Conrad -- along with Herblock and Pat Oliphant -- ruled the roost from the 1960's forward. Their cartoons were the first thing many readers looked at when they opened their morning paper. They are what drew those people to newspapers to begin with, and helped catalyze and cultivate the habit of reading the other sections of the paper. It was good for journalism, good for business, good for the community the paper served, and good for democracy at large.
Good cartoons are works of art that also serve as powerful political commentary, reducing the point and persuasiveness of an insightful op-ed into a single image. Great cartoons, like Conrad's, are so well conceived and drawn that they're also able to generate a profound response in the public mind. In days past, they could actually influence policy debate.
When you look at many of the cartoons Conrad drew 30 or 40 years ago, you can't help but marvel at how relevant and contemporary they still seem -- how they could have just as well been drawn yesterday -- stark reminders that the social and political issues they addressed still haunt us, some more corrosively than ever. They are a time-shifted finger in the eye of governments of both parties which have failed for decades to make meaningful progress on America's biggest problems -- another indictment (as if we needed it) of the dysfunctional nature of our politics, our news media, and the state of our democracy.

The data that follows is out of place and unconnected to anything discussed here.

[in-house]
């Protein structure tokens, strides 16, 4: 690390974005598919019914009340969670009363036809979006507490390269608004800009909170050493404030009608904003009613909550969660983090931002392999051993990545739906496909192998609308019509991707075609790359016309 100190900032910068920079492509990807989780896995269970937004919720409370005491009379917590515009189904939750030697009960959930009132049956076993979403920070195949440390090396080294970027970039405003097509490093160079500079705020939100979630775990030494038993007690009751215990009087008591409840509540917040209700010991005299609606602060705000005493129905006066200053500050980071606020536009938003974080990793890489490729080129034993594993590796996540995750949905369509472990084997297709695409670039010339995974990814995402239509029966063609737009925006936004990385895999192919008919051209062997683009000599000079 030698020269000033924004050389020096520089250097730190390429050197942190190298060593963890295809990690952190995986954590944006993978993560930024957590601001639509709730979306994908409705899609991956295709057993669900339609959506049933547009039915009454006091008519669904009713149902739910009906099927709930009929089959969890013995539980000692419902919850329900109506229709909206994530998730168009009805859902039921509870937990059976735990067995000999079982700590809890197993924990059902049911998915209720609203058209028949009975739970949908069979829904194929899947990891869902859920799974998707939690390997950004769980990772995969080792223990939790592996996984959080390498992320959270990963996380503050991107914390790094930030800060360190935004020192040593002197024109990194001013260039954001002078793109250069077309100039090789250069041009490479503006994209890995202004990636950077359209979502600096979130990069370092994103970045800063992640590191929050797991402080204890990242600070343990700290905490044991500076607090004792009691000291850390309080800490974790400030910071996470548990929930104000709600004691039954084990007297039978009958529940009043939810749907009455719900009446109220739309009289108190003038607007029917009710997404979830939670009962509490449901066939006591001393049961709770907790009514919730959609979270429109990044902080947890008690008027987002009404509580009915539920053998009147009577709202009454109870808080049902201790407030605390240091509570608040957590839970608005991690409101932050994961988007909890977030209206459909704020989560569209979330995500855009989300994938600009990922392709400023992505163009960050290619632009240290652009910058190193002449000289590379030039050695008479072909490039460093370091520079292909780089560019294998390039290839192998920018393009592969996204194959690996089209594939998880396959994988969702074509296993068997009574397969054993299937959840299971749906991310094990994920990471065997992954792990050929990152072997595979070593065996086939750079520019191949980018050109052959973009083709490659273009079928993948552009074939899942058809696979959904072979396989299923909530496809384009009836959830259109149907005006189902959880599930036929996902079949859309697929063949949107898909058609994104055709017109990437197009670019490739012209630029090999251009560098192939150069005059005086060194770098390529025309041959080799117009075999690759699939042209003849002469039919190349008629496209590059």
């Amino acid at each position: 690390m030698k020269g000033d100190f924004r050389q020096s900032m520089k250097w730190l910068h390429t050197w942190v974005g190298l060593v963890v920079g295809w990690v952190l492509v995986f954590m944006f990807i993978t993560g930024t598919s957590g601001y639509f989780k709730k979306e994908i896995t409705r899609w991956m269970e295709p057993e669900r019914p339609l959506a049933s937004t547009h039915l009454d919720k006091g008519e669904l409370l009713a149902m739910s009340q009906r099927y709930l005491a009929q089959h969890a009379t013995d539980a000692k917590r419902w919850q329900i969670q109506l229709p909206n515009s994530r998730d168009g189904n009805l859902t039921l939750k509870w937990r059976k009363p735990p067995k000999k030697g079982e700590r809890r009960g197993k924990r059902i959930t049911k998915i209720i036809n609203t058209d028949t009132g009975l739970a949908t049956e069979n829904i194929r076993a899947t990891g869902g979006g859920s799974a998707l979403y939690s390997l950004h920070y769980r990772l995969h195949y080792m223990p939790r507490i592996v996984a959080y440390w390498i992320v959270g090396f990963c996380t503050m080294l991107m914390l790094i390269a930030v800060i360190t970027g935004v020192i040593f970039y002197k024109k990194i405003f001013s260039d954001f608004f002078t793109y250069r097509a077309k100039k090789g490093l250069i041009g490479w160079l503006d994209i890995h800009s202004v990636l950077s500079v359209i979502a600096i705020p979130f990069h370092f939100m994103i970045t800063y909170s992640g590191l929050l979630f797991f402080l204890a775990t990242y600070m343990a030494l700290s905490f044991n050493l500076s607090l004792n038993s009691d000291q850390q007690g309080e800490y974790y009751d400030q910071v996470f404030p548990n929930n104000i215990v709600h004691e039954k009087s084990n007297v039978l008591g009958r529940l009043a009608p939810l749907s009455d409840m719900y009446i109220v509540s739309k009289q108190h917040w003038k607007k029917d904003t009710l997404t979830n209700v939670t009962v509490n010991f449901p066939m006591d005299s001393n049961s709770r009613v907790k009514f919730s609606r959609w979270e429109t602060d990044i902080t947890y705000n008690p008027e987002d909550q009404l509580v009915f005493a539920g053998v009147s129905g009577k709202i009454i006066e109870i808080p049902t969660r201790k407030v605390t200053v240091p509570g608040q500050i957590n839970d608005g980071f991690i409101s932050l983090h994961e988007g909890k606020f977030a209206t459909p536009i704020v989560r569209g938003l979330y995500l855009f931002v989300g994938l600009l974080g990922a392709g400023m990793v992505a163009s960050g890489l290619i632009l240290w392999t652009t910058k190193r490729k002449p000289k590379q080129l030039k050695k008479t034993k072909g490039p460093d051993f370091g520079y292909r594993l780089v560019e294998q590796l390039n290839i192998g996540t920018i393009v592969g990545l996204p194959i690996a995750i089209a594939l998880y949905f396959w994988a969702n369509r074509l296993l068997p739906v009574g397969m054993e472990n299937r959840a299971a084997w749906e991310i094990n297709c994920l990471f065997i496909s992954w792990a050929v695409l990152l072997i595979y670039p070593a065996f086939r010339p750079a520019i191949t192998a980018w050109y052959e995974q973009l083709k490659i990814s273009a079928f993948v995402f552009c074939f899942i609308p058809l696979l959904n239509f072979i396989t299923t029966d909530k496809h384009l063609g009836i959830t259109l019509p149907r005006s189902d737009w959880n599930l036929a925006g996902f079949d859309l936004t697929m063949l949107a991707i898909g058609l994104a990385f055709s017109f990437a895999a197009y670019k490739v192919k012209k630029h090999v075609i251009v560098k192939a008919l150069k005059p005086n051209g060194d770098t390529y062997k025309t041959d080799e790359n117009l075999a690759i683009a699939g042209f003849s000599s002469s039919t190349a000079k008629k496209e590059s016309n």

He was definitely from another era. A proud liberal, screaming from the rooftops for all to hear. As he says with a sly smile in the opening line of the documentary: "Nobody ever accused me of being objective." His candor was as bracing as his scorching imagery. Both will be sorely missed. Along with big league editorial cartoons in general.